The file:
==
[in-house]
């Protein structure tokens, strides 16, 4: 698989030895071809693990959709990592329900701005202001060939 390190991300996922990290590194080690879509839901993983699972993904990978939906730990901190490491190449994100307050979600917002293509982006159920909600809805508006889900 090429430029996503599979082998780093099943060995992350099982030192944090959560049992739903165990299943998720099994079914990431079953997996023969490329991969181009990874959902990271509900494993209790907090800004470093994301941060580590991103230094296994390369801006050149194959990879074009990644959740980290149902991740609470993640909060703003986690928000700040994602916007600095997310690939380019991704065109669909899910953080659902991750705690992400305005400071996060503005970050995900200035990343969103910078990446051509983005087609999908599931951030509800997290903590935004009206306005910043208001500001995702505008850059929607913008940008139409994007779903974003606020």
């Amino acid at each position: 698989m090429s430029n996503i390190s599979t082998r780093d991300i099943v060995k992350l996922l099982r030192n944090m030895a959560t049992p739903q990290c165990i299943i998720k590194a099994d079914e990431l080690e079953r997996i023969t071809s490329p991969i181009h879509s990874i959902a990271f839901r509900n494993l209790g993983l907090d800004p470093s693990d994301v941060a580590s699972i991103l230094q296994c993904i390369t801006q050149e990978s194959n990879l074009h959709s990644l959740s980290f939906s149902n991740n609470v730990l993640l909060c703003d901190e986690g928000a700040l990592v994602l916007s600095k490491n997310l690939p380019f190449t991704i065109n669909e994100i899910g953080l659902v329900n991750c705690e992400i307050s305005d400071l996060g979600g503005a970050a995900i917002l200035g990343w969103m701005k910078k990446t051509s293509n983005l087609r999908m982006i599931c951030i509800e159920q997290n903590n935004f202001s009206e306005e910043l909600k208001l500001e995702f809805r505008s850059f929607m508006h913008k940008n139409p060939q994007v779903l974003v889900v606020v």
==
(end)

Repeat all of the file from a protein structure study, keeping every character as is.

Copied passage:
[in-house]
């Protein structure tokens, strides 16, 4: 698989030895071809693990959709990592329900701005202001060939 390190991300996922990290590194080690879509839901993983699972993904990978939906730990901190490491190449994100307050979600917002293509982006159920909600809805508006889900 090429430029996503599979082998780093099943060995992350099982030192944090959560049992739903165990299943998720099994079914990431079953997996023969490329991969181009990874959902990271509900494993209790907090800004470093994301941060580590991103230094296994390369801006050149194959990879074009990644959740980290149902991740609470993640909060703003986690928000700040994602916007600095997310690939380019991704065109669909899910953080659902991750705690992400305005400071996060503005970050995900200035990343969103910078990446051509983005087609999908599931951030509800997290903590935004009206306005910043208001500001995702505008850059929607913008940008139409994007779903974003606020």
């Amino acid at each position: 698989m090429s430029n996503i390190s599979t082998r780093d991300i099943v060995k992350l996922l099982r030192n944090m030895a959560t049992p739903q990290c165990i299943i998720k590194a099994d079914e990431l080690e079953r997996i023969t071809s490329p991969i181009h879509s990874i959902a990271f839901r509900n494993l209790g993983l907090d800004p470093s693990d994301v941060a580590s699972i991103l230094q296994c993904i390369t801006q050149e990978s194959n990879l074009h959709s990644l959740s980290f939906s149902n991740n609470v730990l993640l909060c703003d901190e986690g928000a700040l990592v994602l916007s600095k490491n997310l690939p380019f190449t991704i065109n669909e994100i899910g953080l659902v329900n991750c705690e992400i307050s305005d400071l996060g979600g503005a970050a995900i917002l200035g990343w969103m701005k910078k990446t051509s293509n983005l087609r999908m982006i599931c951030i509800e159920q997290n903590n935004f202001s009206e306005e910043l909600k208001l500001e995702f809805r505008s850059f929607m508006h913008k940008n139409p060939q994007v779903l974003v889900v606020v």